ISLAMABAD: Pakistan on Monday approved the construction of Diamer-Basha Dam at an initial estimated cost of Rs625 billion. It will mostly be funded through local resources after international financial institutions and China showed reluctance to help the country build the reservoir.
The Central Development Working Party (CDWP) cleared the project for the final approval of Executive Committee of National Economic Council (ECNEC), according to the Ministry of Planning and Development. Headed by Planning Commission Deputy Chairman Sartaj Aziz, the CDWP also cleared the Rs303 billion Mohmand Dam Hydropower Project for the final approval of the ECNEC.
With a cumulative cost of Rs928 billion, these projects will help the country address two serious issues – water shortage and power generation. The Mohmand Dam project will have power generation capacity of 800 megawatts. Diamer-Basha Dam project is only being built as a water reservoir for now, as the government initially excluded the power generation component, which would cost another Rs744 billion.
The total cumulative cost of Diamer-Basha Dam will be minimum Rs1.4 trillion once power generation facilities are accounted for.
This is very big decision and the government will fund the dam by providing money from the budget, while the Water and Power Development Authority will arrange commercial financing, Aziz told The Express Tribune. He said that under the new Water Policy, the Planning Commission has recommended enhancing the water sector allocations and the funds required for the construction of the dam can easily be provided.
The government will be required to provide around Rs48 billion per annum for the construction of the dam.
The federal government will provide Rs370.2 billion from the budget in a grant, which will cover 57% of the cost. Wapda will raise Rs115.9 billion from its own sources as an equity investment, and the authorities will borrow Rs163.3 billion in commercial loans, according to the project document.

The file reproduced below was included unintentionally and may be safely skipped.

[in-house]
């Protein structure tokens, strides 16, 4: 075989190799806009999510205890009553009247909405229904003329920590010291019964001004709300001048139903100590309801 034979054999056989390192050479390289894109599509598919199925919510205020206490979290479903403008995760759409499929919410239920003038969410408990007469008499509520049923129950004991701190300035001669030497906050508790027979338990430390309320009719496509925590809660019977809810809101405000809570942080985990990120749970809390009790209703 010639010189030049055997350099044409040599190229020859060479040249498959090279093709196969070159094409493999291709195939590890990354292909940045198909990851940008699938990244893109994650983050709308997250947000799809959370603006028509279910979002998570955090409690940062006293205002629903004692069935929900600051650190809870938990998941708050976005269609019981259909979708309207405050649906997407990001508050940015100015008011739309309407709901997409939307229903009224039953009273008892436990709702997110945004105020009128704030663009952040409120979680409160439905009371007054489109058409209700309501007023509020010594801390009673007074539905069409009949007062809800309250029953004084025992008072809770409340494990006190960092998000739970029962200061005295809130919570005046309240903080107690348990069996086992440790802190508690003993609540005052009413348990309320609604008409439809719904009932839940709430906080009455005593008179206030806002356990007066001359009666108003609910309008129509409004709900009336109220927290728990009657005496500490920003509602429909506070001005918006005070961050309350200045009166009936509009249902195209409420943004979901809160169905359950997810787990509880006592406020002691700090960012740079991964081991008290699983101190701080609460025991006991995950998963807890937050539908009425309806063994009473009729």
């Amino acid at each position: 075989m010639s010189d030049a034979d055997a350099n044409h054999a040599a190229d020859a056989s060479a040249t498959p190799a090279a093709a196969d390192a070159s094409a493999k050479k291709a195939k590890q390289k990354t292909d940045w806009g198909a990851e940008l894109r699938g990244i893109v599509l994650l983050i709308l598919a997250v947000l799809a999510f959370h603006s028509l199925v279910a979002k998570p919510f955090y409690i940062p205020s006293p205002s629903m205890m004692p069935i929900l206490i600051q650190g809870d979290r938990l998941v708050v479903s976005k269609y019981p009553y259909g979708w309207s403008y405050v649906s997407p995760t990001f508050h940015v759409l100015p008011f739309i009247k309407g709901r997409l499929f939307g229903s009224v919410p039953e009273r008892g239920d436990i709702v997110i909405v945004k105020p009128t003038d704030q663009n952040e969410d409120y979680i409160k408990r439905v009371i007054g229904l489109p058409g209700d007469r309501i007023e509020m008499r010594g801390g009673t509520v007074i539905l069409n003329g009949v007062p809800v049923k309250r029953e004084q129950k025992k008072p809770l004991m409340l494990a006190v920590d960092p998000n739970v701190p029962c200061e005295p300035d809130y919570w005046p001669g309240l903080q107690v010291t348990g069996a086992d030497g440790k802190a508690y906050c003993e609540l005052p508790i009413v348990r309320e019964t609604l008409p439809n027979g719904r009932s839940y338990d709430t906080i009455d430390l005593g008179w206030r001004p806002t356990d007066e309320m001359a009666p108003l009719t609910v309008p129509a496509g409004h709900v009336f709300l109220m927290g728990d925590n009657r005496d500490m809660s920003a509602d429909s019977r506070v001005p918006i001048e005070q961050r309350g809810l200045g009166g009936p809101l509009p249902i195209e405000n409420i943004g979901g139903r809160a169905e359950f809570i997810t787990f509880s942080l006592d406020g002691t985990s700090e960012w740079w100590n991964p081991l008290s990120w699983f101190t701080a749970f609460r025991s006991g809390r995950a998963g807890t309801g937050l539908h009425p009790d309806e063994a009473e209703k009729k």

In past 17 years, almost every head of state and the government has performed the groundbreaking ceremony of the project but civil work could not begin due to lack of financial resources.
Out of the total Rs625 billion total cost, which includes interest during construction, the local rupee component is Rs472 billion and Rs153.2 billion is the foreign exchange component to be arranged from abroad. The project will be completed in five years.
An amount of Rs138 billion has been separately approved for land acquisition and resettlement. Most of this work has already been done and the government has spent Rs58.3 billion on land acquisition. An amount of Rs53.5 billion has additionally been approved for resettlement.
An amount of Rs269 billion has been approved for civil works. The Karakorum Highway (KKH) relocation will cost Rs56.9 billion.
The Council of Common Interests –the highest constitutional body dealing with Centre and provinces issues, unanimously approved the Diamer-Basha Dam project in July 2010.
The project has been divided into two parts to reduce the size of the project and financing requirements after World Bank, Asian Development Bank and China refused to fund the project. Pakistan has been struggling to raise money from international institutions amid Indian opposition to the project.
Pakistan had withdrawn its request to include the Rs1.4 trillion Diamer-Bhasha Dam in the China-Pakistan Economic Corridor (CPEC) framework after Beijing placed strict conditions including ownership of the project, according to Wapda Chairman Muzammil Hussain on Tuesday. “Chinese conditions for financing Diamer-Bhasha Dam were not doable and against our interests,” said Hussain while briefing the Public Accounts Committee (PAC) in November.
In order to facilitate early implementation of the project, WAPDA has been entrusted to have overall control and implementation responsibility of the project. The WAPDA will be responsible for dam construction and the National Highway Authority has been tasked to relocate parts of the Karakoram Highway that will submerge in the water.
The project will contribute to the alleviation of acute water shortages in the Indus Basin Irrigation System caused by progressive siltation of existing reserves. After the completion of the dam, the storage capability of Pakistan will increase from 30 days to 48 days.
The powerhouse, when completed, is expected to add 4,500 megawatts of electricity generation capacity.
Pakistan has not built any major water reservoir since Tarbela Dam and Mangla Dam were built in the 1960s.